Under the bill, the government would limit heat-trapping pollution from factories, refineries and power plants and issue allowances for polluters. Most of the allowances would be given away, but about 15 percent would be auctioned by bid and the proceeds used to defray higher energy costs for lower-income individuals and families.
"Some would like to do more. Some would like to do less," House Majority Leader Steny Hoyer, D-Md., said in advance of the final vote. "But we have reached a compromise ... and it is a compromise that can pass this House, pass that Senate, be signed by the president and become law and make progress."
That seemed unlikely, judging from Reid's cautiously worded statement. "The bill is not perfect," it said, but rather "a good product" for the Senate to begin working on.
And there was plenty to work on in a House-passed measure that pointed toward higher electricity bills for the middle class, particularly in the Midwest and South, as well as steps to ease the way for construction of new nuclear reactors, the first to be built since the accident at Three Mile Island in 1979.
The bill's controversy was on display in the House, where only eight Republicans joined 211 Democrats in favor, while 44 Democrats joined 168 Republicans in opposition. And within an hour of the vote, both party campaign committees had begun attacking lawmakers for their votes.
One of the biggest compromises involved the near total elimination of an administration plan to sell pollution permits and raise more than $600 billion over a decade — money to finance continuation of a middle class tax cut. About 85 percent of the permits are to be given away rather than sold, a concession to energy companies and their allies in the House — and even that is uncertain to survive in the Senate.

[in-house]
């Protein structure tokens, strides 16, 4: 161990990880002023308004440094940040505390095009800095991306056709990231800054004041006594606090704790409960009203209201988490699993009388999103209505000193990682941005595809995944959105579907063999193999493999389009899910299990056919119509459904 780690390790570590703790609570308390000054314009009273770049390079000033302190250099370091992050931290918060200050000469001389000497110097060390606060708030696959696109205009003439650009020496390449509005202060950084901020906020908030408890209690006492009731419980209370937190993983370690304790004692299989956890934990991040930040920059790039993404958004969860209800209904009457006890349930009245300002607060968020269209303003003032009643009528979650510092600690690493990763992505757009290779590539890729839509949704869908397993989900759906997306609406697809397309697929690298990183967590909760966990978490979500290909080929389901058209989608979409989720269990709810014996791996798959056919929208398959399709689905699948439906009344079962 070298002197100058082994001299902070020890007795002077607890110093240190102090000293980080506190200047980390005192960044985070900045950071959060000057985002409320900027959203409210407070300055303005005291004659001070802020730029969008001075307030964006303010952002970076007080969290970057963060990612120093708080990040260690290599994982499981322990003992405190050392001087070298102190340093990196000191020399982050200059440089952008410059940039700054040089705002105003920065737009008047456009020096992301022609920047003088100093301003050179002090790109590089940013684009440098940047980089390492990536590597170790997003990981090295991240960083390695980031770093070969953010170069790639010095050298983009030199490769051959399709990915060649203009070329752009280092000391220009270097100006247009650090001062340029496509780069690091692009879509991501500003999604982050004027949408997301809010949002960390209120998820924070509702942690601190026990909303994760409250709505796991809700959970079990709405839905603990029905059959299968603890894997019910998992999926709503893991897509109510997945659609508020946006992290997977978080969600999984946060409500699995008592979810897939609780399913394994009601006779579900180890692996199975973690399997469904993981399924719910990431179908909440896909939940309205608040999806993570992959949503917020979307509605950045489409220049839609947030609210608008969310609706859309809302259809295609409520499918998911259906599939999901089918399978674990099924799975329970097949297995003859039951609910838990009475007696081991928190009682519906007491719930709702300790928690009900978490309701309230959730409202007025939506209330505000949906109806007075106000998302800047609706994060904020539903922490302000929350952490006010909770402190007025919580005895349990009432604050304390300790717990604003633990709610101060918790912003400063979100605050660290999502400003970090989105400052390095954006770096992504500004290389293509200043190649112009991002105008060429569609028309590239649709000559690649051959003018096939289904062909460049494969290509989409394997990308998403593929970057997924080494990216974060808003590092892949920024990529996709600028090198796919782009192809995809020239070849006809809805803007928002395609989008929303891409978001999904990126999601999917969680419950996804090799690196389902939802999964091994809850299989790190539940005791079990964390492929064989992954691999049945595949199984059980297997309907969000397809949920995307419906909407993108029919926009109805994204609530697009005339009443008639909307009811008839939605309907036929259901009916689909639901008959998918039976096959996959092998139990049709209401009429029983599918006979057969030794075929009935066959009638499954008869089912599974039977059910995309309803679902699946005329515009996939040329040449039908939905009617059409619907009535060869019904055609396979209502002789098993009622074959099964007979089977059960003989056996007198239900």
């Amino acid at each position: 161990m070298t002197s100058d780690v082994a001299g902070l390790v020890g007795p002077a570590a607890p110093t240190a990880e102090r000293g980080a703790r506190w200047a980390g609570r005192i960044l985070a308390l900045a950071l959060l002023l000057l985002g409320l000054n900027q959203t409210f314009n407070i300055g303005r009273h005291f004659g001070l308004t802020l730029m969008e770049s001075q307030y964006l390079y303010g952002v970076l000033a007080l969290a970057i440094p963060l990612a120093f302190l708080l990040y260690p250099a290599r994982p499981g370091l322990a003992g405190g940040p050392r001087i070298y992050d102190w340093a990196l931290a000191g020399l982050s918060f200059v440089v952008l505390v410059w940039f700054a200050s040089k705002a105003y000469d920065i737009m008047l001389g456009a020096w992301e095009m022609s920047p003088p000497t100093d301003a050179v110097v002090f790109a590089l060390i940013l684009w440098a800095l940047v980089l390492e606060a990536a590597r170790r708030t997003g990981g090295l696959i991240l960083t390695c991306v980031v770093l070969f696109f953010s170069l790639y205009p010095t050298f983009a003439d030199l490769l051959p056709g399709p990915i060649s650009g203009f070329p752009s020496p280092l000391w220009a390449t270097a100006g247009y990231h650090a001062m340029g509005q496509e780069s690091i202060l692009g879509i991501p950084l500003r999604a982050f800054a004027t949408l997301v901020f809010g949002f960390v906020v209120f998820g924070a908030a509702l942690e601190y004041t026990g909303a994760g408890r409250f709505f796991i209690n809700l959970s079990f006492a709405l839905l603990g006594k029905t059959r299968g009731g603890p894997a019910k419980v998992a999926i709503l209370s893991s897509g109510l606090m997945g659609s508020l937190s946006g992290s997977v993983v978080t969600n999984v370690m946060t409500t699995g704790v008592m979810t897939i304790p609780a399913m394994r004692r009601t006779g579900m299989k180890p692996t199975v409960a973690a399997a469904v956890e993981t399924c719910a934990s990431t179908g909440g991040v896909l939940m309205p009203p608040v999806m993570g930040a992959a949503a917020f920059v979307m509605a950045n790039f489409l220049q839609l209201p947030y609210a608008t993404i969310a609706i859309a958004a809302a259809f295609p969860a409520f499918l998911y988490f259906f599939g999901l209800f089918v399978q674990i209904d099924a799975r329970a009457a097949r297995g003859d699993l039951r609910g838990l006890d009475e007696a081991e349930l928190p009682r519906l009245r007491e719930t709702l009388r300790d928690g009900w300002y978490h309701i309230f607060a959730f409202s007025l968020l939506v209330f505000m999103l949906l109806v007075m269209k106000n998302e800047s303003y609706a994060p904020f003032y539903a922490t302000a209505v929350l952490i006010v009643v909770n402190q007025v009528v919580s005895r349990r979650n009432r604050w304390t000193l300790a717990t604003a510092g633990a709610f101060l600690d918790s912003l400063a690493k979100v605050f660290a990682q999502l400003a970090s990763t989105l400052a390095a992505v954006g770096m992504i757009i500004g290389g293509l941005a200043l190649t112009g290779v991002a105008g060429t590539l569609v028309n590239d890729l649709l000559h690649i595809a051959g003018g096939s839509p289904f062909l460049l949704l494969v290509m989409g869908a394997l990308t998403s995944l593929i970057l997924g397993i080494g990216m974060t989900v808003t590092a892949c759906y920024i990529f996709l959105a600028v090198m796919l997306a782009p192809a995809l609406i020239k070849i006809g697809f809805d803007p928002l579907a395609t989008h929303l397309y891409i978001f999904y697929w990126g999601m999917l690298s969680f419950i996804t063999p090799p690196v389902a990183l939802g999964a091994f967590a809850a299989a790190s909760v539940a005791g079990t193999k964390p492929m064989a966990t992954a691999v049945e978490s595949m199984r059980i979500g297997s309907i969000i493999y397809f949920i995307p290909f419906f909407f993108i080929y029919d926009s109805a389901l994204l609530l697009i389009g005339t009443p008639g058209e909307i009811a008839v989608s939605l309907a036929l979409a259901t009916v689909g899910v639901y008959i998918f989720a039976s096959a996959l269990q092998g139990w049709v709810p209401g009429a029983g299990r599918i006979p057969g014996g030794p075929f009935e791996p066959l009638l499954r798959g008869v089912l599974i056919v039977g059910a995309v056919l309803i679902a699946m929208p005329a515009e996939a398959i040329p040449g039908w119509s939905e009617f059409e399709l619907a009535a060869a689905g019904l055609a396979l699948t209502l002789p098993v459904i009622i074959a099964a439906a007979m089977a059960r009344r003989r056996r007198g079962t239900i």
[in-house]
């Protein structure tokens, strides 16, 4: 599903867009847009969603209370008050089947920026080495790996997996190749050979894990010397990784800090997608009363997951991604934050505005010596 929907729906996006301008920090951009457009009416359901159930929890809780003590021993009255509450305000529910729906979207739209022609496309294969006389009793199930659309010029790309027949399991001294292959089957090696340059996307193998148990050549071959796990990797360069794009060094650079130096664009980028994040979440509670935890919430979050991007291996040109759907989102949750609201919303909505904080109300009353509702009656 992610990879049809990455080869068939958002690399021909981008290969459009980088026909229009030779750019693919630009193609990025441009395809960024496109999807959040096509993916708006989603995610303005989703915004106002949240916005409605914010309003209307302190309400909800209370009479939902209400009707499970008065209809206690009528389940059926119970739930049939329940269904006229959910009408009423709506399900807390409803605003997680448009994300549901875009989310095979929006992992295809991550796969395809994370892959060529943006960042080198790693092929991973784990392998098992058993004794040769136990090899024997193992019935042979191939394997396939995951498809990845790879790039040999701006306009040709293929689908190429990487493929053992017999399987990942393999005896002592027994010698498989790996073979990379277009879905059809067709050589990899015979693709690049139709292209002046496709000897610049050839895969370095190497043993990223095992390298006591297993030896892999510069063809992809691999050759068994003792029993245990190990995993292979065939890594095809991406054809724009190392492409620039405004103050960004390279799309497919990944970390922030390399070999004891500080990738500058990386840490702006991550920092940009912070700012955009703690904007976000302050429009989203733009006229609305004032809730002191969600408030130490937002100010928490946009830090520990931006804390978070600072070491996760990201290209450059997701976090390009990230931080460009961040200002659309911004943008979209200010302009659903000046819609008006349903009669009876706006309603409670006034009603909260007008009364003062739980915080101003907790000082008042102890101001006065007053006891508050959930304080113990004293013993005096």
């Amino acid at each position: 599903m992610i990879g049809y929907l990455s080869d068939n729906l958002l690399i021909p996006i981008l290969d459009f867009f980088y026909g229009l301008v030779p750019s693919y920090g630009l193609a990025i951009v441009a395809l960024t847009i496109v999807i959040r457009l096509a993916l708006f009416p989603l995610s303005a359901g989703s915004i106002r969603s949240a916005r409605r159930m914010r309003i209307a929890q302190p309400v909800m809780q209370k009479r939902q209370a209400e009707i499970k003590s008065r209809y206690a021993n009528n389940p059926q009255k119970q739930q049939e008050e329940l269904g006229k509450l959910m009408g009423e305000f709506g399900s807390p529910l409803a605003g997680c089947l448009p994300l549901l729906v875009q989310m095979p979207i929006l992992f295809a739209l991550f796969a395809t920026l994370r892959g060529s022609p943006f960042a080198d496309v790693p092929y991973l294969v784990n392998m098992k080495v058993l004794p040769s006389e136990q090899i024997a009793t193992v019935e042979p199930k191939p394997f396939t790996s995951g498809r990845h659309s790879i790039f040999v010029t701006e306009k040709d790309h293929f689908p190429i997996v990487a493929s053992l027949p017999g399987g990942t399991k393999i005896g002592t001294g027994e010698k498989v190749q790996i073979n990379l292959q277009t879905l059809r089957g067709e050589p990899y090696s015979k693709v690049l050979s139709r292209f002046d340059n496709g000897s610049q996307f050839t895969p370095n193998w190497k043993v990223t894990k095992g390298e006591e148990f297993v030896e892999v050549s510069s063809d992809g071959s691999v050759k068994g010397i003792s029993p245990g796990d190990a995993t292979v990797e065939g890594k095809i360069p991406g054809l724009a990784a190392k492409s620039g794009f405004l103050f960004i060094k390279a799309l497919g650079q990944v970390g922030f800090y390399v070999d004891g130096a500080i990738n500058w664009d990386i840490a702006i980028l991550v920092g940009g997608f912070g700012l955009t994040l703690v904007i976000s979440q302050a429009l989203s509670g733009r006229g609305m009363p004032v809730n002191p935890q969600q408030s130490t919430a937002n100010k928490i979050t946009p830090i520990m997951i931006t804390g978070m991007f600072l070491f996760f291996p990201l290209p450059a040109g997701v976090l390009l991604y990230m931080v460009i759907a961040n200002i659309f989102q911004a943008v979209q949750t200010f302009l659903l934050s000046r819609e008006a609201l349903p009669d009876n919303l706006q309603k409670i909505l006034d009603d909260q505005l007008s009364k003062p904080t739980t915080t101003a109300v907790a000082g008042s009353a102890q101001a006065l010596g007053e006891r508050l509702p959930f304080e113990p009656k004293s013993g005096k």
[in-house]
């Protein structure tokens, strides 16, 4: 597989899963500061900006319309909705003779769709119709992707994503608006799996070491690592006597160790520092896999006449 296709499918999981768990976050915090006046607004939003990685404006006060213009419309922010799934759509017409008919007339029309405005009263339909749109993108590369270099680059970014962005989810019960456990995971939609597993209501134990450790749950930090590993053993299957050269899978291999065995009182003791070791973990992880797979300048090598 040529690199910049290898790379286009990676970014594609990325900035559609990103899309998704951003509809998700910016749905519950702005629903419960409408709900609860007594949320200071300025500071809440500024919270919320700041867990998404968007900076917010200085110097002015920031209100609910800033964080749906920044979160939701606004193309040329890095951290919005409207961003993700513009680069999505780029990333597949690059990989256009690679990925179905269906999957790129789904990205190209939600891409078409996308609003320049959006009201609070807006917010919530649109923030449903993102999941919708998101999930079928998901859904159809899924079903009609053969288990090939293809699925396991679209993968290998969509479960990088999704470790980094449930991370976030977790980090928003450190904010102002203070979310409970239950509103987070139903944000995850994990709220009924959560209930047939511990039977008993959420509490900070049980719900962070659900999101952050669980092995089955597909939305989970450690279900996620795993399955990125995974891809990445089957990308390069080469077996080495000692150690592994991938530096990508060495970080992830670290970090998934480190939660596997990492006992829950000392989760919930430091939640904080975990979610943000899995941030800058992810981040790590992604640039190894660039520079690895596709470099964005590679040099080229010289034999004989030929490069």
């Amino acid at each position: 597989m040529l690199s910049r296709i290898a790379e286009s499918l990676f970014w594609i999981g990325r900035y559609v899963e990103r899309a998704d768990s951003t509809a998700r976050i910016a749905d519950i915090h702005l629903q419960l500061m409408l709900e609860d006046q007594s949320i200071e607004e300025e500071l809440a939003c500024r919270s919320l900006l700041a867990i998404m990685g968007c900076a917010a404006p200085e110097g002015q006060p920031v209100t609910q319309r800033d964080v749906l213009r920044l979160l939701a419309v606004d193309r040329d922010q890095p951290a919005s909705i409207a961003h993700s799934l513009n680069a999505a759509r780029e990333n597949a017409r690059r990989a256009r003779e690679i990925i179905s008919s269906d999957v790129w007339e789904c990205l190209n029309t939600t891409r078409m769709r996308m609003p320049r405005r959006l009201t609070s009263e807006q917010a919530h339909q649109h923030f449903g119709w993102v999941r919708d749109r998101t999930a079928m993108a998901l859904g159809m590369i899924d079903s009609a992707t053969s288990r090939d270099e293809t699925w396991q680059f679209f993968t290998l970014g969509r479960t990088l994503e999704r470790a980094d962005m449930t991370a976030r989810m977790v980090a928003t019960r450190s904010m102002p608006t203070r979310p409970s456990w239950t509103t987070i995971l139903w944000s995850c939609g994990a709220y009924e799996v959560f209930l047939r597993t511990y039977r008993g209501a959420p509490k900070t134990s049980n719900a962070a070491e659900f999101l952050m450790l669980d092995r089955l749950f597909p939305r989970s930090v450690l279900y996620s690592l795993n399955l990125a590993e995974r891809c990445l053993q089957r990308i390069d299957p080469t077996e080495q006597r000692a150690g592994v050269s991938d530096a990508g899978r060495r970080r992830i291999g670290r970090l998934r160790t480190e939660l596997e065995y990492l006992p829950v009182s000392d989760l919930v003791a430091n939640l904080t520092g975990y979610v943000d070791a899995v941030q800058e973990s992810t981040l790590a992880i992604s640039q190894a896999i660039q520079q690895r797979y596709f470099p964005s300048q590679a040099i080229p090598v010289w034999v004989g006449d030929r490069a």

The final bill also contained concessions to satisfy farm-state lawmakers, ethanol producers, hydroelectric advocates, the nuclear industry and others, some of them so late that they were not made public until 3 a.m. on Friday.
Supporters and opponents agreed the bill's result would be higher energy costs but disagreed vigorously on the impact on consumers. Democrats pointed to two reports — one from the nonpartisan Congressional Budget Office and the other from the Environmental Protection Agency — that suggested average increases would be limited after tax credits and rebates were taken into account. The CBO estimated the bill would cost an average household $175 a year, the EPA $80 to $110 a year.
Republicans questioned the validity of the CBO study and noted that even that analysis showed actual energy production costs increasing $770 per household. Industry groups have cited other studies showing much higher costs to the economy and to individuals.
It will "make our nation the world leader on clean energy jobs and technology," declared Rep. Henry Waxman, D-Calif., who negotiated deals with dozens of lawmakers in recent weeks to broaden the bill's support.